US may talk to Syria, but not Iran

US courtship of Syria might drive a wedge between Syria and Iran – a welcome result.

One of the most controversial recommendations of the Iraq Study Group (ISG) is that the Bush administration should enlist the aid of Iran and Syria to achieve stability in Iraq.

The bipartisan commission of nine men and one woman, co-chaired by former Secretary of State James Baker and former Congressman Lee Hamilton, concede that this would be difficult. But they argue that to resolve conflicts a nation must engage with its enemies.

They recommend that the US engage directly with Iran and Syria under the aegis of a yet-to-be formed "Iraq International Support Group." This would involve Iraq and all the states bordering it, including Iran and Syria; key regional states such as Egypt and the Gulf states; the five permanent members of the United Nations Security Council, and the European Union.

The proposal that the US should engage with two of its most contentious adversaries has predictably triggered arguments pro and con in the US political and foreign policy communities.

Those in favor of such a dialogue argue that neither Iran nor Syria should want a disintegrating Iraq that would destabilize the region, and therefore should be open to new US diplomatic persuasion.

Those opposed argue that the US should not negotiate with two nations that are promoting violence in Iraq, support and supply terrorists, have a long history of discord with the US and militancy toward Israel, and one of which (Iran) is presumed to be working to create nuclear weapons.

There is, however, a third option. It is for the US to engage with Syria but not Iran. Syria is meddling in Lebanon, is hostile to Israel, but has occasionally shown itself to be open to constructive discussion.

By contrast, Iran is in the grip of extremist mullahs, who are possibly permitting development of an atomic bomb and supporting Iranian President Mahmoud Ahmadinejad when he declares that the Holocaust is a myth, and threatens the obliteration of Israel.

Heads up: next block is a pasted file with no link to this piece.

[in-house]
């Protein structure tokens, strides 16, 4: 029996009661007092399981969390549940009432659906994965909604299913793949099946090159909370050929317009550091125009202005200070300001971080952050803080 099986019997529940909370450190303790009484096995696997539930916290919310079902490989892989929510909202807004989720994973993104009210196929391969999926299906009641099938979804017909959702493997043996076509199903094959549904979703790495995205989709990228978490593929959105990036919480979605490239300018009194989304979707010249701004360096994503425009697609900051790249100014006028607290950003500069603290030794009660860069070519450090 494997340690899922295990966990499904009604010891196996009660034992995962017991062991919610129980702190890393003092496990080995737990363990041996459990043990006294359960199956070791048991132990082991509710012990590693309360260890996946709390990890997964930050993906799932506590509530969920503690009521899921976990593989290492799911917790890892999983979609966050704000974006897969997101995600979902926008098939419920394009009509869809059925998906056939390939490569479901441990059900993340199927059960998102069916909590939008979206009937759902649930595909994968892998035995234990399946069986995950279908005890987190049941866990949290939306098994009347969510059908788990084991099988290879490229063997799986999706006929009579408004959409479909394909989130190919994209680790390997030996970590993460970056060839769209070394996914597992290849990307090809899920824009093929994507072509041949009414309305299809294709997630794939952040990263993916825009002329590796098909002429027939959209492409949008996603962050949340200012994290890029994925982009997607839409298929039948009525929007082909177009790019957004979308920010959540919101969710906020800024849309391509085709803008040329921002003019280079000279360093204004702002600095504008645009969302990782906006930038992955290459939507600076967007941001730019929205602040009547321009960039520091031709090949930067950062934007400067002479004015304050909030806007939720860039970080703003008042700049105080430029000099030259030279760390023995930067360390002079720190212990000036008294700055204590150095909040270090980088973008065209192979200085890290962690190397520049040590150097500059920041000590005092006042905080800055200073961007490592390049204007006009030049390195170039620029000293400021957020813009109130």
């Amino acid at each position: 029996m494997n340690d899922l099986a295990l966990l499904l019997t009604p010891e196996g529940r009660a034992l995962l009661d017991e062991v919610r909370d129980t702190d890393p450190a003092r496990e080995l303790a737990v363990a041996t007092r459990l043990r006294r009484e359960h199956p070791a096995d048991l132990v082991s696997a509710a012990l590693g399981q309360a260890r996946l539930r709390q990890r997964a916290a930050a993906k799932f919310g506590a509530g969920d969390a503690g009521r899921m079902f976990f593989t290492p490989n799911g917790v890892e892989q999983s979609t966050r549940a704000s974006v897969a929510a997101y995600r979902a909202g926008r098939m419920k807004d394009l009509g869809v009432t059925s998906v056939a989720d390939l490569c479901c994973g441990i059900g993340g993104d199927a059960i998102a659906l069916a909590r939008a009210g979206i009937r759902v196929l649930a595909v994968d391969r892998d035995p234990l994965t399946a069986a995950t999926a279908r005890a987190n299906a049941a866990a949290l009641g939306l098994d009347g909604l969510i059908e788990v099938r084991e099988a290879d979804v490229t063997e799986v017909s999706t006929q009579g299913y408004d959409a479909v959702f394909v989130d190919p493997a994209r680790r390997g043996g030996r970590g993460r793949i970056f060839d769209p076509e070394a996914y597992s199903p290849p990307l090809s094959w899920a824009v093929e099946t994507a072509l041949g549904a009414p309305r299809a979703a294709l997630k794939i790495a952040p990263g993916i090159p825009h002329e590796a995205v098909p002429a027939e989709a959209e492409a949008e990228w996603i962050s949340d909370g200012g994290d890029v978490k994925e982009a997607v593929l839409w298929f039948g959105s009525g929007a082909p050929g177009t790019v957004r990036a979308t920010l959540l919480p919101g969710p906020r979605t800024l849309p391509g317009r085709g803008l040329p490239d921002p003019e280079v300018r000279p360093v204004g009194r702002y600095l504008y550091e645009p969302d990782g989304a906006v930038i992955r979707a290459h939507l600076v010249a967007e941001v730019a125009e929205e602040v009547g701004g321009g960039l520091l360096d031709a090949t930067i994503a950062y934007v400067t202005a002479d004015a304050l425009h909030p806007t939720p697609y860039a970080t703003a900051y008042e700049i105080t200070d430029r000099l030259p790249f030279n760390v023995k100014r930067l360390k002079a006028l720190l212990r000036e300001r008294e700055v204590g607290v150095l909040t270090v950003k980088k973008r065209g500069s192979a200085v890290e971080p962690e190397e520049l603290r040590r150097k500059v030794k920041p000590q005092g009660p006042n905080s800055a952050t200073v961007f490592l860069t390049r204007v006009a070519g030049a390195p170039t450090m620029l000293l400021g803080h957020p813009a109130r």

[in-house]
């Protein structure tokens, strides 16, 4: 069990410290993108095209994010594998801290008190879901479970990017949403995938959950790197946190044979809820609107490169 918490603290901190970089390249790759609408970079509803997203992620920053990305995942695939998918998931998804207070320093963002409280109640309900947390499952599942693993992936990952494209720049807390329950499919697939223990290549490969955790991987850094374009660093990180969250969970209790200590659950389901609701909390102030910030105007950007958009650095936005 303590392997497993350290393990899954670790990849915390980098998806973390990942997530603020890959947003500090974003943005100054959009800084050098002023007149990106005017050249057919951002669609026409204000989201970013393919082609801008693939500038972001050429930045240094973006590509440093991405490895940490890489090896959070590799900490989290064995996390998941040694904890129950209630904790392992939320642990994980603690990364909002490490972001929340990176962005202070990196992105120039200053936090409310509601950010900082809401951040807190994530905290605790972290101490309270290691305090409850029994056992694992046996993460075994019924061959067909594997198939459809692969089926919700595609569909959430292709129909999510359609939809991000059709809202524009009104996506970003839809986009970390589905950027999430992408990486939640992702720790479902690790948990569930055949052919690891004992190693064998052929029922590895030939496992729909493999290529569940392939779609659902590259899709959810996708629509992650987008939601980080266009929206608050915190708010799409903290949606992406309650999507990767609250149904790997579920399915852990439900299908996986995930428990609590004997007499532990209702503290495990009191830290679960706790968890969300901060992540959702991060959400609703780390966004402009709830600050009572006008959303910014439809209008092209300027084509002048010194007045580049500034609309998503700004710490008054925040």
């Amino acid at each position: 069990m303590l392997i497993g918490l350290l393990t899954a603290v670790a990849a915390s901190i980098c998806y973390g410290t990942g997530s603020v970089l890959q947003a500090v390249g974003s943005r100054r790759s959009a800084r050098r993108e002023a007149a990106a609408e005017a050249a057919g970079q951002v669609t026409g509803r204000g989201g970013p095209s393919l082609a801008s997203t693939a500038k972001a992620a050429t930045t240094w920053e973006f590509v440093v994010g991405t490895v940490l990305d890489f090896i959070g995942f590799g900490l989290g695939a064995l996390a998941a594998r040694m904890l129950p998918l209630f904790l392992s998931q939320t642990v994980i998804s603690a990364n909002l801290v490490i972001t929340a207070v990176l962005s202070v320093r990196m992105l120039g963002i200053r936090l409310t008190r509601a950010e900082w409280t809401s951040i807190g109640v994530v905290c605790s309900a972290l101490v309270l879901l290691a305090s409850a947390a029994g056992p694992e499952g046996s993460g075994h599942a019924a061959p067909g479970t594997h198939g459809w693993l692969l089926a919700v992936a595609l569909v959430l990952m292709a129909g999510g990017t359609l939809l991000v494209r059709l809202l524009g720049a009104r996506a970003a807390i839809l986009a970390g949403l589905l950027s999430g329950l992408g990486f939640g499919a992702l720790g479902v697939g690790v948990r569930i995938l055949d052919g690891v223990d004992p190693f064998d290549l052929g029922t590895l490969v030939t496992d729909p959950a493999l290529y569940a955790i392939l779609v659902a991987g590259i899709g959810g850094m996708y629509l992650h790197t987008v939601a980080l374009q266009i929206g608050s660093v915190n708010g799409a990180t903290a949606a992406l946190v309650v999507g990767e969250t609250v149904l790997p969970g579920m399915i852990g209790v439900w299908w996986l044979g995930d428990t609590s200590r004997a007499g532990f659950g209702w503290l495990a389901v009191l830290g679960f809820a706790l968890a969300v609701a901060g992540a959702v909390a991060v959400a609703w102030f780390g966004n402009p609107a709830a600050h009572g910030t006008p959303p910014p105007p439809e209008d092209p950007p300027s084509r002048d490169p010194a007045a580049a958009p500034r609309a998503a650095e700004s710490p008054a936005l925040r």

In a sense, the US would be differentiating between two egregious levels of behavior. One, in Syria's case, might be open to some moderating. The other, in the case of Iran, shows little prospect of improvement. Indeed, in the course of the group's analysis, ISG co-chairman James Baker met with a senior Iranian official to discuss Iraq. The ISG report suggests he was told that Iran had no interest in helping the US out of its problems in Iraq.

One positive fallout from courting Syria but keeping Iran at a distance might be the driving of a wedge between the two, and disrupting their alliance against Israel, the US, and proponents of democracy.

The ISG says Syria could help Iraq by controlling the border between the two nations, over which supplies, money, and reinforcements to the insurgents flow with little hindrance.

If Syria's President Bashar al-Assad really wanted to warm ties with the US, he could stop the transshipment of Iranian arms across his country to Hizbullah in Lebanon, and support for Hamas in the Palestinian territories. He could cease his attempts to undermine the democratically elected government of Lebanon and cooperate with investigations of political assassinations in Lebanon, especially those of former Prime Minister Rafik Hariri and cabinet minister Pierre Gemayel.

Any US negotiation with Syria would have to offer incentives to Syria for reformed behavior, along with warnings of punitive measures, such as travel and economic sanctions, in the event of noncooperation.

One plum that could be offered to Syria would be US support for the return to Syria of the Israeli-occupied Golan Heights. Israel would likely take a frosty view at present of such a move, given the state of tension in the region. But it did once come close in earlier negotiations to returning the Golan Heights and conceivably might do so again as part of an overall Syrian-Israeli peace agreement.

The ISG concedes that any US engagement with Iran is "problematic." But it notes that Iran did cooperate with the US in Afghanistan and says the US could explore whether that kind of cooperation could be replicated in Iraq.

The huge issue that currently seems to rule out any bilateral US dialogue with Iran is Iran's determination to pursue its nuclear program. The Americans say the Iranians must halt the program as a precondition for talks. The Iranians say the Americans must commit to troop withdrawal from Iraq as a precondition to any dialogue.

So what are the prospects of US dialogue with Syria and Iran recommended by the Baker-Hamilton group? With Iran: for now, out of the question. With Syria: remote but possible.

John Hughes, a former editor of the Monitor, is editor and chief operating officer of the Deseret Morning News.

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